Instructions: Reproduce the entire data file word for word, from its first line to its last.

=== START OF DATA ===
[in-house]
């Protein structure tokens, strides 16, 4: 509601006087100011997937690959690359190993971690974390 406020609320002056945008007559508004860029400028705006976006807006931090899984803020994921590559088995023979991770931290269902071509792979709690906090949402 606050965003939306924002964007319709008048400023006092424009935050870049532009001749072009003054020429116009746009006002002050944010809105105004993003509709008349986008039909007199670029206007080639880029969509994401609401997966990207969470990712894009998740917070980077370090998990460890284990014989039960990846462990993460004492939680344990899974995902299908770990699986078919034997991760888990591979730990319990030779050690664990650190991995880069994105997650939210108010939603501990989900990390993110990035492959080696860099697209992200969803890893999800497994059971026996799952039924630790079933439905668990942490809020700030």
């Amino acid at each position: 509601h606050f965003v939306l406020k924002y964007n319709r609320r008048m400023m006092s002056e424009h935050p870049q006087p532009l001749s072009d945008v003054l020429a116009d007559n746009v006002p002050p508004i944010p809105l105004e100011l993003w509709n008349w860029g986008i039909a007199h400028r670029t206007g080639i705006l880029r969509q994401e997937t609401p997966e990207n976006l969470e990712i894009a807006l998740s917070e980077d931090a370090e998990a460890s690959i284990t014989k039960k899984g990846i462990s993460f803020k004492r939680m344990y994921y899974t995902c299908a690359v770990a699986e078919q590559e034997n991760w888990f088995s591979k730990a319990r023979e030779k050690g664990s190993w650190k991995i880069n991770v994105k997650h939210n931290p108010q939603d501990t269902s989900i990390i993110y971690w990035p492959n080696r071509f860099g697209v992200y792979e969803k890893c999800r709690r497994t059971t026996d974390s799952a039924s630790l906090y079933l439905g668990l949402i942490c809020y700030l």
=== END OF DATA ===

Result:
[in-house]
């Protein structure tokens, strides 16, 4: 509601006087100011997937690959690359190993971690974390 406020609320002056945008007559508004860029400028705006976006807006931090899984803020994921590559088995023979991770931290269902071509792979709690906090949402 606050965003939306924002964007319709008048400023006092424009935050870049532009001749072009003054020429116009746009006002002050944010809105105004993003509709008349986008039909007199670029206007080639880029969509994401609401997966990207969470990712894009998740917070980077370090998990460890284990014989039960990846462990993460004492939680344990899974995902299908770990699986078919034997991760888990591979730990319990030779050690664990650190991995880069994105997650939210108010939603501990989900990390993110990035492959080696860099697209992200969803890893999800497994059971026996799952039924630790079933439905668990942490809020700030």
């Amino acid at each position: 509601h606050f965003v939306l406020k924002y964007n319709r609320r008048m400023m006092s002056e424009h935050p870049q006087p532009l001749s072009d945008v003054l020429a116009d007559n746009v006002p002050p508004i944010p809105l105004e100011l993003w509709n008349w860029g986008i039909a007199h400028r670029t206007g080639i705006l880029r969509q994401e997937t609401p997966e990207n976006l969470e990712i894009a807006l998740s917070e980077d931090a370090e998990a460890s690959i284990t014989k039960k899984g990846i462990s993460f803020k004492r939680m344990y994921y899974t995902c299908a690359v770990a699986e078919q590559e034997n991760w888990f088995s591979k730990a319990r023979e030779k050690g664990s190993w650190k991995i880069n991770v994105k997650h939210n931290p108010q939603d501990t269902s989900i990390i993110y971690w990035p492959n080696r071509f860099g697209v992200y792979e969803k890893c999800r709690r497994t059971t026996d974390s799952a039924s630790l906090y079933l439905g668990l949402i942490c809020y700030l």